This act is legal in accordance with the rules of engagement Turkey declared after one of its military aircraft was downed over the eastern Mediterranean in 2012 and it is as legitimate as it is legal. However, given this move’s devastating military, diplomatic, political and economic consequences — which were not hard to predict from the very beginning — whether the first thing to do was to shoot down a Russian plane that violated our airspace only very briefly is quite questionable.
If we treat this incident, which has led to a major international crisis, merely as an action taken as a consequence of the violation of the rules of engagement, we would certainly find it hard to explain the downing of the Russian aircraft from a military, political and diplomatic perspective but not necessarily from a legal or technical standpoint. In the final analysis, the airspace and air boundaries of many countries are frequently violated by the warplanes of neighboring countries. If every aircraft violating airspace was shot down, then there would not be any country that was not at war with another today and neighboring countries would not be at peace with each other.
We don’t have to go too far to find concrete examples in this respect. If all cases of violations of airspace over the Aegean Sea, which is subject to numerous disputes over the continental shelf, flight information region (FIR) lines and the statuses of islands and islets between Turkey and Greece, had led to downing of aircraft, then hundreds of warplanes from the Turkish and Greek air forces would have been shot down.
Frequent and numerous cases of airspace violations over the Aegean Sea that occurred even during the tensest periods between Turkey and Greece did not go beyond encounters that the pilots will tell to their children and grandchildren in the future as an example of an adventure. The crisis that came into being on Tuesday is a tremendous scandal that did not occur even between these two tense neighbors during decades of open hostility.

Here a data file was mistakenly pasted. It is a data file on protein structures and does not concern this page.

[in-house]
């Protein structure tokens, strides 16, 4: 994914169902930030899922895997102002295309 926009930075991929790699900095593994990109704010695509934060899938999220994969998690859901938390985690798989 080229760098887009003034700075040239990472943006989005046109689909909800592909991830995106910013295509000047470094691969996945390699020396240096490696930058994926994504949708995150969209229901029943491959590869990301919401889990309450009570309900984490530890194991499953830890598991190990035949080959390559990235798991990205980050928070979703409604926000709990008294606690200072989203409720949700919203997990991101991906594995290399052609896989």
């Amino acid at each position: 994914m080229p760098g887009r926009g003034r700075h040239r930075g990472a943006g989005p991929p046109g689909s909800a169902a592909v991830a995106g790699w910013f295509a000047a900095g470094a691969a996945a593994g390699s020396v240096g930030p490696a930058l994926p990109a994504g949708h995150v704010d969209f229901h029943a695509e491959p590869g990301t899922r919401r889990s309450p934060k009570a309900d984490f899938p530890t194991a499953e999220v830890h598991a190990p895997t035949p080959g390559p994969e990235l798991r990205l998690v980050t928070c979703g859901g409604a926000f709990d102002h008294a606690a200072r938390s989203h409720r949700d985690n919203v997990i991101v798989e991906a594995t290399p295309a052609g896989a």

Moreover, Russia is not a country that Turkey has treated as a hostile country like Greece and Turkey had never been a country whose territory and national security was threatened by Russia until Tuesday. Here we are talking about two friendly countries whose economic, commercial, political and diplomatic ties are relatively advanced. Turkey and Russia may have serious differences in terms of their preferences in global policy and in their domestic political regimes but their bilateral trade volume is around $40 billion, they have good tourism relations and they are interdependent in many areas, including energy and food. Despite serious international crises like those in Syria, Georgia and Ukraine, they have managed to maintain good neighborly relations so far.
Regardless of discrepancies in their political, diplomatic, economic and strategic perspectives about global issues, the two countries have long been paying heed to their mutual sensitivities and carefully avoiding any intentional confrontation about sensitive matters and maintaining an atmosphere of mutual trust and peace that allows their citizens to travel to each other’s countries without visas under a bilateral agreement. Turkish President Recep Tayyip Erdoğan’s Syria policy that seeks to banish Syrian President Bashar al-Assad from government is in conflict with Russia’s policy of protecting and supporting Assad, but thanks to the compartmentalization of issues, the two countries have been able to maintain good bilateral relations. In other words, Russia has not been a country for Turkey to shoot down its aircraft due to a 17-second airspace violation.
There is no doubt that the people in the political and military decision-making processes know this fact better than us journalists. If this is so, then who felt the need to make a move that would lead to irreparable damages in bilateral relations and regional security in the short and medium terms and why? Who gave this politically motivated decision, which has pushed the entire world to a more uncertain and unstable position by creating tremendous global risks and threats due to Turkey’s NATO membership, and with what motivation?
This decision — which will have consequences that require much time and energy to repair — was made by Prime Minister Ahmet Davutoğlu, apparently, as he announced during his party’s parliamentary group meeting on Tuesday. However, the fact that the first official statement about the matter came from Erdoğan’s palace early in the morning of Tuesday implies that the decision-maker may not be who was advertised. This statement — which put Turkey strategically in a difficult position by declaring the nationality of the downed aircraft as Russian — coming from the palace challenges the identity of the declared decision-maker as well as the implied motivation.
If this tension, crisis or war — which is apparently intended to be kept limited — is Erdoğan’s war, as is thought, then it is easier to make sense of the very motivation, purposes and scope of this war. In this case, it is necessary to analyze in depth its aspects that concern both domestic and international politics.